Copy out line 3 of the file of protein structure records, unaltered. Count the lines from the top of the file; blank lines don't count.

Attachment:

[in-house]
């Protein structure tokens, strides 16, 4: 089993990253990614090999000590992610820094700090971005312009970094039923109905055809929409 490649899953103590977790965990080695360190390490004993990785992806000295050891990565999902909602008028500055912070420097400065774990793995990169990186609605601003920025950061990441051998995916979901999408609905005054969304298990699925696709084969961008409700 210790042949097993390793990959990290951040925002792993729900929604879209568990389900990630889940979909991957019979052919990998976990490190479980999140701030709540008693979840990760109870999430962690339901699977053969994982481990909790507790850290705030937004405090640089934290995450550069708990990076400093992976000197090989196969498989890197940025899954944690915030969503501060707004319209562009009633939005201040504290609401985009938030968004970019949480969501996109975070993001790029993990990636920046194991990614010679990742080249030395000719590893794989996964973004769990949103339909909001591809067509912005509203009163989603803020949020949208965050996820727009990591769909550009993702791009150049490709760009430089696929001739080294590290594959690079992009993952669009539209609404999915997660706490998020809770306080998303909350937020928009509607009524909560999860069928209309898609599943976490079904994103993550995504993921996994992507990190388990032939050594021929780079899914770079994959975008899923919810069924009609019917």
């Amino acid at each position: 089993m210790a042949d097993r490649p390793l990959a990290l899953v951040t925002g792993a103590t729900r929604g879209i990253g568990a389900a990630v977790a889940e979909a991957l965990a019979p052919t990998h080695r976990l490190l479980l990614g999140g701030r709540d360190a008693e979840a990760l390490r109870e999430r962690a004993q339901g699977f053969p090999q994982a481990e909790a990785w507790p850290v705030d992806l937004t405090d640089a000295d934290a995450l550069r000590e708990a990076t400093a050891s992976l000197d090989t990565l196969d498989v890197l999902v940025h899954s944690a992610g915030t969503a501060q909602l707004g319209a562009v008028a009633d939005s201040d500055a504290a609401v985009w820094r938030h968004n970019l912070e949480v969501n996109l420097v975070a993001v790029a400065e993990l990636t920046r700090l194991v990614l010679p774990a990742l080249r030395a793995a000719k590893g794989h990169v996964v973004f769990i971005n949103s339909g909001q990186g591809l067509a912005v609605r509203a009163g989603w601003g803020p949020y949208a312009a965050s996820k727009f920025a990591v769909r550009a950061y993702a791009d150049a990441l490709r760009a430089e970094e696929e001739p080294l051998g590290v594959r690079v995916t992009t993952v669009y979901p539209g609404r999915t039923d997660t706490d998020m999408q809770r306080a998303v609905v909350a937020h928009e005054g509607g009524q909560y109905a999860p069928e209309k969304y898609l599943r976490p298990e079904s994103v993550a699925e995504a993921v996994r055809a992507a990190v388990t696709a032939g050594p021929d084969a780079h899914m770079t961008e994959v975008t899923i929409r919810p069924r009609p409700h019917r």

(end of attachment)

């Amino acid at each position: 089993m210790a042949d097993r490649p390793l990959a990290l899953v951040t925002g792993a103590t729900r929604g879209i990253g568990a389900a990630v977790a889940e979909a991957l965990a019979p052919t990998h080695r976990l490190l479980l990614g999140g701030r709540d360190a008693e979840a990760l390490r109870e999430r962690a004993q339901g699977f053969p090999q994982a481990e909790a990785w507790p850290v705030d992806l937004t405090d640089a000295d934290a995450l550069r000590e708990a990076t400093a050891s992976l000197d090989t990565l196969d498989v890197l999902v940025h899954s944690a992610g915030t969503a501060q909602l707004g319209a562009v008028a009633d939005s201040d500055a504290a609401v985009w820094r938030h968004n970019l912070e949480v969501n996109l420097v975070a993001v790029a400065e993990l990636t920046r700090l194991v990614l010679p774990a990742l080249r030395a793995a000719k590893g794989h990169v996964v973004f769990i971005n949103s339909g909001q990186g591809l067509a912005v609605r509203a009163g989603w601003g803020p949020y949208a312009a965050s996820k727009f920025a990591v769909r550009a950061y993702a791009d150049a990441l490709r760009a430089e970094e696929e001739p080294l051998g590290v594959r690079v995916t992009t993952v669009y979901p539209g609404r999915t039923d997660t706490d998020m999408q809770r306080a998303v609905v909350a937020h928009e005054g509607g009524q909560y109905a999860p069928e209309k969304y898609l599943r976490p298990e079904s994103v993550a699925e995504a993921v996994r055809a992507a990190v388990t696709a032939g050594p021929d084969a780079h899914m770079t961008e994959v975008t899923i929409r919810p069924r009609p409700h019917r």